ArtBeat: Allegorical Space at the AAAC

The Ann Arbor Art Center was founded 115 years ago. It is one of Michigan’s oldest visual arts organizations and it keeps getting better. It hosts monthly art exhibitions for the public, teaches studio art and art appreciation courses, organizes youth art camps throughout the year, runs an outstanding gallery shop promoting regional artists, and puts on special events—parties, really—such as Artini, Paint the Town and the Ann Arbor Art and Brew.  “Allegorical Space” opens on January 9 and runs through February 22. 

Allegorical space refers to the background, the context, the setting within which all of our experiences are based—visual experience, of course, but also the physical, mental, emotional and spiritual aspects of our lives. We see and notice the figure, but almost by necessity we ignore the ground behind it, and to that extent we become ungrounded. An elk in the forest is invisible, but if it exudes an iridescent color not found in nature it forces a new reality of both the animal and the environment. This show brings into relief that which we commonly ignore, but without which we would have no sensation at all.

True to form the Center has appointed as curator a uniquely qualified and gifted artist and teacher of art: Brian Spolans. Spolans is an Assistant Professor of Fine Art at Eastern Michigan University, which has in recent years been luring top artistic talent from around the world. He was awarded his own Bachelor of Fine Art degree from the University of Texas, and his Master’s in printmaking from the University of North Texas. His interest has always been the reorganization and recontextualization of stories from the popular media, and he does it in pleasing and delightful pictures with pen, ink, watercolor and other media. For this show Spolans has brought together eight local artists, each with his or her unique take on the spaces that frame our lives.

Dylan Strzynski. Long an Ann Arbor favorite, University of Michigan School of Art grad, Strzynski sees himself “more a drawer than a painter, sort of a cartoon expressionist. Ultimately I am a post-industrial cave painter gathering the tribe together in the warm, stinking glow of the scrap lumber fire: Human progress is overrated.” That’s my Dylan! Lately he’s been using oil and tar, acrylic graphite, staples and found junk, solvent transfers, Conte crayon pencil, sod, paper mache and prismacolor to make his distinctive paintings, sculptures and landscape installations. It’s cool, it’s fun, and this is a great time to experience his latest work.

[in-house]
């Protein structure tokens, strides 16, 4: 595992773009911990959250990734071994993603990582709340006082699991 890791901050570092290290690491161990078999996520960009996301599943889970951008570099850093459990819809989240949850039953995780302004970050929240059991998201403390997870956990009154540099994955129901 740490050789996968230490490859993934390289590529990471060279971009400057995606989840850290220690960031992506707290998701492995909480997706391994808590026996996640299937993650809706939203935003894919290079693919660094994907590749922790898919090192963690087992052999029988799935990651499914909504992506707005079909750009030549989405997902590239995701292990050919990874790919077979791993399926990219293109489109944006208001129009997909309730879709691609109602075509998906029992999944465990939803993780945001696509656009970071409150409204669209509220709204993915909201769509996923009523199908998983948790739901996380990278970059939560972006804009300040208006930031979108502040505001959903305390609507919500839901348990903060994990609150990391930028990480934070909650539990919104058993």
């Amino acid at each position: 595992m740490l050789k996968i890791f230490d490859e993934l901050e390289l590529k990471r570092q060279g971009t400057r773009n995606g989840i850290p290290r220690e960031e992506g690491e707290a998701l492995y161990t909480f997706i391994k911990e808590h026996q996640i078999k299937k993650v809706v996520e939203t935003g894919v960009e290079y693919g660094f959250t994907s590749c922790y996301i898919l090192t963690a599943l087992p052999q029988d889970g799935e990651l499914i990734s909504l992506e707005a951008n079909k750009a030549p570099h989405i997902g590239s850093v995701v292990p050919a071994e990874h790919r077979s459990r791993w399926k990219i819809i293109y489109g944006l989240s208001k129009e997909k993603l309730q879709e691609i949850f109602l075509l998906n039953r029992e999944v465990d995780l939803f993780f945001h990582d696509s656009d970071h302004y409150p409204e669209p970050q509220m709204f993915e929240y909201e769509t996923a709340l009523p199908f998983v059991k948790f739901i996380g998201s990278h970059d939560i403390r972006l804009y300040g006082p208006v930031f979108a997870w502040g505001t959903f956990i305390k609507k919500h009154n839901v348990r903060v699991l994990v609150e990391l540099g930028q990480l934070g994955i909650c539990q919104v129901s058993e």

Jason DeMarte. A tenured professor in photography at EMU, DeMarte garnered his BFA in photography at Colorado State University and his MFA in photography at the University of Oregon. His work investigates how our contemporary interpretation of the natural world reflects our consumer environment, which he calls “unnatural.” He works digitally, juxtaposing fabricated flora and fauna with commercially produced products. It is a fascinating, beautiful and very colorful exploration of what is “real.”

Millee Tibbs. She has her MFA in photography from the Rhode Island School of Design and is currently residing in Detroit and teaching at Wayne State University. She has had solo shows from Portland, Oregon to Chicago to Boston to Santo Domingo, Dominican Republic to Cologne, Germany and everywhere in between. She is interested in surfaces and their relationship to what lies beneath the surfaces. She feels that photography is preeminently suited to this investigation because of its ubiquity in all of our lives. In the case of Charles Kanwischer, however, etching can be just as real and evocative as photography, sometimes more real. Kanwischer was born in Oklahoma City and earned his BFA in printmaking at the University of Iowa and his MFA in painting and printmaking at the Yale University School of Art. His work is part of numerous public and private collections, including that of the Boston Museum of Fine Arts. He sees the world, natural and man-made, in flux and he captures that awesome movement and interchange in his prints. You can meet all eight artists and the curator, the Art Center community, and maybe even me at the opening on January 9, from 6 to 8pm. Bring a date or two or the whole family. It’s going to be fun.

Ann Arbor Art Center, 117 W. Liberty St., (734) 994-8004

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